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Manifest Your Dreams - Part 3

manifestation series Jun 14, 2022
Bhakti Rose - Manifest Your Dreams - Part 3

Have you been following this recent series of blog posts on the subject of 'manifestation'? If not there is plenty of time to catch up - just scroll back through this blog and it's all there for you. 

In the meantime let's jump in.  Here's what my dear teacher Maya Tiwari has to say about the art of intention setting:

‘Make a vow - a sankulpa. Like most Sanskrit terminology there is simply no equitable translation in other languages for this word. We could say it is a blessing or a sacred intention or intent that is held in the greater mind (buddhi) witnessed by the sakshi (inner witness), so that we are continually prodded by memory and prana to guide and remind us as we move along in our everyday rhythm. In this way we remember our vow when it counts. And when we forget to remember, we are consoled by the fact that our awareness is growing. Sooner or later we remember.’ – Maya Tiwari

Last month was all about letting go of that which no longer serves us.  This month we're focused on calling in what you want.   There are two ways to think about this.  We can talk about bringing new things into our lives, like new work opportunities, or career opportunities, or a new relationship.  We can also work with energy and intention around what we currently have already.  We can amplify and improve what’s already present and working well for us.

Let’s take an example.  You might be in a long-term relationship that's a little bit stuck - the wheels are spinning.  You can decide to leave this partner and move on.  Or you can decide to work together to reinvigorate your relationship. It’s a choice of whether to work with what you’ve got or direct your energies on something entirely new.  Similarly with your career you can change track completely or work on improving conditions in your existing role. Making this distinction will help you get clear on how and what you want to manifest in your life.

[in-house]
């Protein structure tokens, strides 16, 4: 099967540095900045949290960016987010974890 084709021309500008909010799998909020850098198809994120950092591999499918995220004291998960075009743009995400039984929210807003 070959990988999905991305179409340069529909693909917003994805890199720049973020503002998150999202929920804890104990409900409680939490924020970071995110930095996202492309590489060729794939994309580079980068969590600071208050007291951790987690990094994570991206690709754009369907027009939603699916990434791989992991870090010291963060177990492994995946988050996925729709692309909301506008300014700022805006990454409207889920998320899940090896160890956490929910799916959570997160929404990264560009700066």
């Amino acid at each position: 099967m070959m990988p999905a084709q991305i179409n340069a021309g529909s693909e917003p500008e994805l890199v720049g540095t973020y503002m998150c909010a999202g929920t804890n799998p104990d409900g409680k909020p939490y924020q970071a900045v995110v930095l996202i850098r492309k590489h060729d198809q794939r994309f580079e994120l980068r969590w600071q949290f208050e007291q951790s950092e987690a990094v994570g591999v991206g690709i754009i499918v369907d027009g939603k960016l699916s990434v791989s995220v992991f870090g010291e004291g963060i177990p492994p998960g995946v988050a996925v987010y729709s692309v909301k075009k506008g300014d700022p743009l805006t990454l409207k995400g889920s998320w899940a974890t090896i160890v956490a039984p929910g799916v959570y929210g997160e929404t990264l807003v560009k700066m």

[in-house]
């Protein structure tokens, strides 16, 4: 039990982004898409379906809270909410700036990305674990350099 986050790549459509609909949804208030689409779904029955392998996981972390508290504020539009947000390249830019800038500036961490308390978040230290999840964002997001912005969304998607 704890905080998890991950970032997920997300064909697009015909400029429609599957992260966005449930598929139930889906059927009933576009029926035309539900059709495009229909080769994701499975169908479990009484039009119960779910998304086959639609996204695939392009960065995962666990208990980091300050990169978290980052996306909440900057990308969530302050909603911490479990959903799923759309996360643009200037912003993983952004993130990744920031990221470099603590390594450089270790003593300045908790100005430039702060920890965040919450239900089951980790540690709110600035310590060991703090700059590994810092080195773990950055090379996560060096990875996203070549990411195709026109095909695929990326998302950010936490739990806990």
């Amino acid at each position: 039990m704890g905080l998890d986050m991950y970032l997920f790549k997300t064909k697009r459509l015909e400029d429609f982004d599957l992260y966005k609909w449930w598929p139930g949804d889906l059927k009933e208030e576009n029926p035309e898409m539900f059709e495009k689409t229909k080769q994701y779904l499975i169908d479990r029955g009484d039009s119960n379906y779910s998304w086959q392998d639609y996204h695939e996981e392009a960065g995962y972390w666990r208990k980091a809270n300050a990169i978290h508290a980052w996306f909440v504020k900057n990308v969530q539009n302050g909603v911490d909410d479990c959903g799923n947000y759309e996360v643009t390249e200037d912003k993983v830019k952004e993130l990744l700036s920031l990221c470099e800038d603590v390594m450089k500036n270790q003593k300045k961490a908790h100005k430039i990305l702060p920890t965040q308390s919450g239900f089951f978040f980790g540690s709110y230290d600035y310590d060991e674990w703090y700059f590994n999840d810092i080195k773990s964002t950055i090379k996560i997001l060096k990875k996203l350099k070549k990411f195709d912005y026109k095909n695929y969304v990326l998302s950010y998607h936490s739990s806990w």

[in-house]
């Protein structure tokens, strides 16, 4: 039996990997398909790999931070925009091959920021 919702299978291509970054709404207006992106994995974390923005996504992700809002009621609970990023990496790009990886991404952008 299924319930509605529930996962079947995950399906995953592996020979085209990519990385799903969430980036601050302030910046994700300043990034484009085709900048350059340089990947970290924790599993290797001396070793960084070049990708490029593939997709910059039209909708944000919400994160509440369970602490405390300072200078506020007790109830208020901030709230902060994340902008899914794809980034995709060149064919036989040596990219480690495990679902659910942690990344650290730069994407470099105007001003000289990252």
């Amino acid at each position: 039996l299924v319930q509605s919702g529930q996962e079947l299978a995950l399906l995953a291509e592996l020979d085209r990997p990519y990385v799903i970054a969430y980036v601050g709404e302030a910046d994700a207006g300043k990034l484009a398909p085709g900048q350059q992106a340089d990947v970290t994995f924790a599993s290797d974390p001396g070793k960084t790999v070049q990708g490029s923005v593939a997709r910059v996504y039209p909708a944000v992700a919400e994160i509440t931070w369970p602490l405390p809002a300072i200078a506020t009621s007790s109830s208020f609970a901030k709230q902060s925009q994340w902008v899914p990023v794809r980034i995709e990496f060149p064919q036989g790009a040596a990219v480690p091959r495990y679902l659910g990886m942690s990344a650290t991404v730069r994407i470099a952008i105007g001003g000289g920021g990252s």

One thing to keep in mind is that the more healed you are - the more aligned your life becomes - the less dynamic change or radical change needs to happen. When we are more settled in ourselves we make better choices, so we don't have to knee jerk against the challenges that we set up for ourselves.  Life flows more easily. 

You were born with your own karmic path, a path that comes with lessons. You are destined to learn and destined to overcome obstacles. You are destined in this lifetime.  With this beautiful knowledge you become aware of the fact that you were born into the body your spirit soul resides in, for a reason, a powerful purpose; to walk in that skin and overcome the karmas that come with it. It is time to embrace the absolute miracle that you are and enjoy the wild ride that is your life.

In the Yoga Sutras, one of the ancient yogic texts, which is over 2000 years old, at the very end of the last chapter (Chapter 4), author Patanjali talks about this.

He says, ‘when you're ready to have enlightenment experiences, when you're ready to have experiences of connection to Source, it might happen in a way that is very surprising to you and at the same time it might feel mundane.’

For example, in business, sometimes we see the overnight success. Like just out of nowhere, someone created this incredible thing, this incredible offering, this blog, this product. What happens before, is the unseen part, and that's the part that often takes a long time.

Attachment and Grasping